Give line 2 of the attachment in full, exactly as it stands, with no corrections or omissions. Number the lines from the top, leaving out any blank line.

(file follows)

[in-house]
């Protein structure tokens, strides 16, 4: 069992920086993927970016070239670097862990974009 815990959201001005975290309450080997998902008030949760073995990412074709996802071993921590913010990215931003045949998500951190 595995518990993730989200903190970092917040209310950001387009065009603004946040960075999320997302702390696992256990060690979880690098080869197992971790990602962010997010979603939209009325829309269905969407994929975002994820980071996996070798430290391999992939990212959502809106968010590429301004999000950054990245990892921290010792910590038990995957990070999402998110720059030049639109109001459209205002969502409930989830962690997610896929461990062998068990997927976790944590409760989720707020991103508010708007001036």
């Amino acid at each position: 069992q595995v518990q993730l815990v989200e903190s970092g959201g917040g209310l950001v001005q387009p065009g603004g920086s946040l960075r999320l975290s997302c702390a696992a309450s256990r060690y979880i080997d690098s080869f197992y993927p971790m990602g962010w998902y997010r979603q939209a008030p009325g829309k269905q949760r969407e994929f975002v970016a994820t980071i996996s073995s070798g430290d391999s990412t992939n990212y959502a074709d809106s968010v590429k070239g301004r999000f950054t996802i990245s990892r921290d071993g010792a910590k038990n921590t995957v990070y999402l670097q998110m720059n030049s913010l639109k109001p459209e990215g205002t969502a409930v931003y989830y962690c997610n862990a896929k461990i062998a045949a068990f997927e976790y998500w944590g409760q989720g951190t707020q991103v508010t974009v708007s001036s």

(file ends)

């Protein structure tokens, strides 16, 4: 069992920086993927970016070239670097862990974009 815990959201001005975290309450080997998902008030949760073995990412074709996802071993921590913010990215931003045949998500951190 595995518990993730989200903190970092917040209310950001387009065009603004946040960075999320997302702390696992256990060690979880690098080869197992971790990602962010997010979603939209009325829309269905969407994929975002994820980071996996070798430290391999992939990212959502809106968010590429301004999000950054990245990892921290010792910590038990995957990070999402998110720059030049639109109001459209205002969502409930989830962690997610896929461990062998068990997927976790944590409760989720707020991103508010708007001036």